Stephanie’s childhood home in Montreal, Canada
Marcelle and Henry Danan in Marrakech

The need to reinvent oneself, I have often observed, tends to arise when we are passionate and fearless about our choices. Passion and courage put you at risk of heartbreak, failure and loss—but those risks are, of course, the cost of living.

CO is the product of one of my many reincarnations, and now, as my partner, Justin, and I approach its 10-year anniversary and continue to challenge ourselves as a brand, I feel compelled to pull back the curtain and voice what lies behind the pretty dresses and polished image—to let you in on my thoughts, experiences, and hopes for the future. As the world changes so quickly, human connection feels more important than ever, and perhaps our platform can be a place for a small and humble dose of vulnerability and authenticity.

Stephanie’s son, Jacob
Stephanie and her son, Jacob

Since the brand’s creation, I have quietly hidden behind the scenes for many reasons. At first, I did not fully understand my own creative identity, and finding it has been a long and bumpy ride that is ongoing. I also had a baby and struggled with body image; I felt more comfortable obscuring myself rather than using myself as an extension of my work. Meanwhile, I was working extremely hard on building a company and had little time for anything else. Like many women, I struggled to understand my needs and what I was capable of giving within romantic partnership. Lastly, I battled to find balance and equanimity in a world taking extreme positions on literally everything.

Yet throughout that time I also connected to my nurturing side through motherhood. I developed deep and meaningful friendships with very passionate, creative, and intelligent women and men—filmmakers, writers, designers, architects, performers. In my role as Creative Director and CEO of CO, I worked with inspiring photographers, stylists, and businessmen and women who taught me much of what I know.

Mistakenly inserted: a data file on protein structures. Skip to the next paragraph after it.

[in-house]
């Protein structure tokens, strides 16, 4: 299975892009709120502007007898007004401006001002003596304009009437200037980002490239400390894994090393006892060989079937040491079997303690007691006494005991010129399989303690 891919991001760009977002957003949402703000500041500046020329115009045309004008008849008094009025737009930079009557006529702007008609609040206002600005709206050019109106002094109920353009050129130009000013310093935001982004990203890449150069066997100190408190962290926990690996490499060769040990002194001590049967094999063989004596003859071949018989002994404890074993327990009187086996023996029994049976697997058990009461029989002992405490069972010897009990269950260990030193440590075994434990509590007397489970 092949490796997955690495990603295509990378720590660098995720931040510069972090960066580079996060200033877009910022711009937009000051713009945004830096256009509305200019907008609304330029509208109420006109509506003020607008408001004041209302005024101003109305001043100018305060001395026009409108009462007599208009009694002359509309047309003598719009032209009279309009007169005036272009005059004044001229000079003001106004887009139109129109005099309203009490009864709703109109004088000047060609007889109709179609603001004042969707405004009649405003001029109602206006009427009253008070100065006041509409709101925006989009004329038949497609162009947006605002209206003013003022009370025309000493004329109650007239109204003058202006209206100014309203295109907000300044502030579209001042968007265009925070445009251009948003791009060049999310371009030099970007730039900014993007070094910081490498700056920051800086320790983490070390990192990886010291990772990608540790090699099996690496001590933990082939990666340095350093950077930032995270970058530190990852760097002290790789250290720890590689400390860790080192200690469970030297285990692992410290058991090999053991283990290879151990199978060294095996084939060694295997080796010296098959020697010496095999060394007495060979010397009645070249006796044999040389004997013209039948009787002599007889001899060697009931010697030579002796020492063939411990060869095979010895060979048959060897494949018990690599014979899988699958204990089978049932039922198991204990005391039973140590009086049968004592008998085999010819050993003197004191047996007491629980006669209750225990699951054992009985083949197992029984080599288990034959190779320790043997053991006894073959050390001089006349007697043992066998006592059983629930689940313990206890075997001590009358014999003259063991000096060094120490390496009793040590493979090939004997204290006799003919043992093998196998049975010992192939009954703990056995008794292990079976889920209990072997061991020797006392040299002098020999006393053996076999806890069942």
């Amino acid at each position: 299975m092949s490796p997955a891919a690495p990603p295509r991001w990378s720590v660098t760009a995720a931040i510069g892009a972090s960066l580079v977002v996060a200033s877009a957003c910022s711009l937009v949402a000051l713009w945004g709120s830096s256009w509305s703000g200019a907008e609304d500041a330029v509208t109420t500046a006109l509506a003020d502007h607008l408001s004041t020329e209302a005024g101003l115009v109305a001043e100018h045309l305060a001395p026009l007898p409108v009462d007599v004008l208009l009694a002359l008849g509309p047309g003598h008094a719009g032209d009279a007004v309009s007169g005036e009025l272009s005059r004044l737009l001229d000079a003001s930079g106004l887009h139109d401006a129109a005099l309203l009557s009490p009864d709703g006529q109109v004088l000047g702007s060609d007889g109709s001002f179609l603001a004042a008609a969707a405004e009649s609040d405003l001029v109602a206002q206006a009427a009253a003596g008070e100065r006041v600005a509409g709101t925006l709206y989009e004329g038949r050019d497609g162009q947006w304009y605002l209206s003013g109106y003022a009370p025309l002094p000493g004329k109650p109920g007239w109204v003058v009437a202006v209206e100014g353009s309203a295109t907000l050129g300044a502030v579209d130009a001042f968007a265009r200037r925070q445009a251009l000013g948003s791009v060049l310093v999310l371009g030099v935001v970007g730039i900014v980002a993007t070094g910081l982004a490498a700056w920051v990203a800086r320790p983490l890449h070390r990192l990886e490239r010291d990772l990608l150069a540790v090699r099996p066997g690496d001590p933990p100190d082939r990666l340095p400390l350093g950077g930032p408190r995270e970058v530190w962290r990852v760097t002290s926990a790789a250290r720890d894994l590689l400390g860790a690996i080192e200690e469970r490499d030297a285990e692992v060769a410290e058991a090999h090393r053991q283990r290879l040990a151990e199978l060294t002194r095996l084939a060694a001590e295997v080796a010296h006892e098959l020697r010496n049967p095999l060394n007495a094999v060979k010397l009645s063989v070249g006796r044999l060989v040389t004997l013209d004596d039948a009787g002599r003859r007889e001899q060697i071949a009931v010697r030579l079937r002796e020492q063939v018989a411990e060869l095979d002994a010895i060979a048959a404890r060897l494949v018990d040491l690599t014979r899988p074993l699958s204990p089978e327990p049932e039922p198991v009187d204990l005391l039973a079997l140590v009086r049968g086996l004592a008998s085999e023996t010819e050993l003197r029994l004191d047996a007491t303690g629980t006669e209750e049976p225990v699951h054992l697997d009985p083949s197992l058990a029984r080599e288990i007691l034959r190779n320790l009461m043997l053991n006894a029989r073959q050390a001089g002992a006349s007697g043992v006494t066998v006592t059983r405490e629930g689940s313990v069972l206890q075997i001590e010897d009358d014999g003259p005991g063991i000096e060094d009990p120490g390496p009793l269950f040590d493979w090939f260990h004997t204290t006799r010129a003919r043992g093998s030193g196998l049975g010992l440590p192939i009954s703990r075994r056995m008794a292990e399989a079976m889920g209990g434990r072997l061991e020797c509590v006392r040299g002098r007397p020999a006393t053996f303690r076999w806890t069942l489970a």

I travelled to places I fell in love with, like Japan, whose elegance, graciousness, and poeticism tapped into my sense of romance. I spent extended amounts of time in my favorite city, Paris, and I lost myself and then found myself again and again until I realized the importance and power of leaning into uncertainty to keep my creative pulse alive.

Stephanie on set of SS23 Essentials lookbook shoot
Stephanie in her office at Richard Neutra’s Hendershot House

As we enter a new decade at the company, we hope to offer the women who love and buy our clothes much more than a wardrobe. I want to share my experience, knowledge, ideas, thoughts, and desires. I want to talk about what it means to be a woman today and how complex our lives have become. We are feminine and masculine, grounded and emotional, courageous and afraid. We are independent and attached, self-sufficient and desirous of partnership. We are everything and its opposite and we are often misunderstood as a result.

How do we communicate our inner and outer complexities with strength and an unwavering sense of self? Our figurative deaths and rebirths? I am constantly exploring such questions in my life and I look forward to sharing my thoughts with you through these newsletters.

Expressing our complexities often starts with the clothing we wear and the identity we choose to project when we get dressed in the morning, before going out into the world as women to lead, create, nurture, love and be loved.

I look forward to sharing with you not only the pieces I wear, what I take with me when I travel, and how I believe it should be worn, but more importantly the identity and meaning it all carries. I plan to write about my own personal transformations that have shaped the design and direction of CO, the questions I ask myself in times of uncertainty and times of creation, my personal challenges and accomplishments, the places I find inspiration, the adventures I embark on, the places I call home, and finally, the people I admire and love.

More to come—